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One Health/ One Medicine Research at the NC State College of Veterinary Medicine

One Health collage

“Between animal and human medicine there is no dividing line – nor should there be. The object is different but the experience obtained constitutes the basis of all medicine.”     – Rudolf Virchow (1821-1902)

One Health—the concept describing the complex interrelationship involving ecosystem health and the health and well being of wildlife, domestic animals, and humans is the focus of the research and extension work of North Carolina  State University’s College of Veterinary Medicine.

The NC State CVM and its centers, institutes, programs, and individual faculty members and students contribute to the health of the environment, animals, and people on the local, regional, national, and international level.

Several CVM centers and laboratories are engaged in One Health research, including:

Center for Comparative Medicine and Translational Research with its mission to promote scientific discovery and facilitate its clinical application to achieve the goal of improving the health of animals and humans. Research cores: Allergic Diseases, Biostatistics, Clinical Genomics, Emerging & Zoonotic Diseases, Mucosal Pathophysiology, Oncology, Stem Cells. CCMTR website >

Center for Chemical Toxicology Research and Pharmacokinetics with its mission to perform scientific research on the structure and function of skin focused on transdermal drug delivery, cutaneous toxicology, metabolism and pharmacokinetics employing innovative animal models and other pharmacokinetic research. Research interests: Percutaneous absorption of topically applied drugs and chemicals; Nanotoxicology; Dermal absorption and cutaneous toxicology of chemical mixtures; Transdermal drug delivery; Toxicology of military chemical vesicants; Chemical industry toxicology studies; Tissue residues and pharmacokinetics.

Aquatic Epidemiology and Conservation Laboratory with its mission to explore and work to resolve problems affecting the health and conservation of aquatic ecosystems and aquatic fauna. Research interests: Freshwater mussel conservation; Aquatic ecosystem health; Seafood safety.
AECL website >

Breen Laboratory at NC State with its mission to explore the cellular genomics of canine cancers and investigate evolutionarily related genetic aetiology shared with human cancers. Research interests: Canine karotype, Molecular cytogenetics, Array-CGH analysis of canine tumors, Gene expression analysis, Canine brain tumors, Integrated genome mapping, Comparative and wildlife genomics. Breen lab website >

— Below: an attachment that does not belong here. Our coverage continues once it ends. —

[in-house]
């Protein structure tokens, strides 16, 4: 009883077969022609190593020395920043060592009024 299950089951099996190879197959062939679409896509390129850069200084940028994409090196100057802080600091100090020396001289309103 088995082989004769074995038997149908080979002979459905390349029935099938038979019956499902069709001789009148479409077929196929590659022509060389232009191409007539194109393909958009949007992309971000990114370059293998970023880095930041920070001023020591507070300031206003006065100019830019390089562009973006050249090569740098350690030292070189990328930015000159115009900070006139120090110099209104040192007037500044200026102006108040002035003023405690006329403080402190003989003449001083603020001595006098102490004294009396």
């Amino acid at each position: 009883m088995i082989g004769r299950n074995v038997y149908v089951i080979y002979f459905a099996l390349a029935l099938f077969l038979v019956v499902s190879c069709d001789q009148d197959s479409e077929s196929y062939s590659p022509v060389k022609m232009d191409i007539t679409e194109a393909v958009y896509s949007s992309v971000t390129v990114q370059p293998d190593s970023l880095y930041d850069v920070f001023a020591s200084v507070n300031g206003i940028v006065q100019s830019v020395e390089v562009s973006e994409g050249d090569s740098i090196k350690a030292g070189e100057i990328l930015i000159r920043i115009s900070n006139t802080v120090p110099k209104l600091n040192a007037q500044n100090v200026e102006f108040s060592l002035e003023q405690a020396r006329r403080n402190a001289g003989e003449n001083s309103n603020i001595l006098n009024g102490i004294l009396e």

Thakur Molecular Epidemiology Laboratory with its mission to improve pig and human health by reducing the burden of bacterial food borne pathogens. Research interests: Epidemiology of bacterial pathogens at the pre and post-harvest levels; Molecular characterization of antimicrobial resistance in food borne pathogens; Genotypic characterization of bacterial pathogens using molecular tools; Phylogenetic analysis of bacterial pathogens; Develop diagnostic tools for rapid pathogen detection and quantification. Thakur lab website>

Global health connections. With its focus on achieving equity in health for all people worldwide, global public health covers many fields including veterinary medicine and is often intertwined with the One Health concept. At the CVM, programs and collaborations related to global public health include CVM International Programs, and participation in the Triangle Global Health Consortium,  the North Carolina One Health Collaborative, and the Global Health Initiative at NC State.   

[section_subtitle] In Search of Answers [/section_subtitle]
A series of video discussions of One Health / One Medicine studies by CVM researchers.

One Medicine: Connection between animals and humans

Cancer Research at NC State College of Veterinary Medicine

Does the Sp2 gene hold a clue to human cancer cells? 

Oncology research in veterinary medicine

Canine bone marrow transplants at NC State CVM 

Learnings from the NC State Canine Bone Marrow Transplant Program

How veterinary research is critical to human health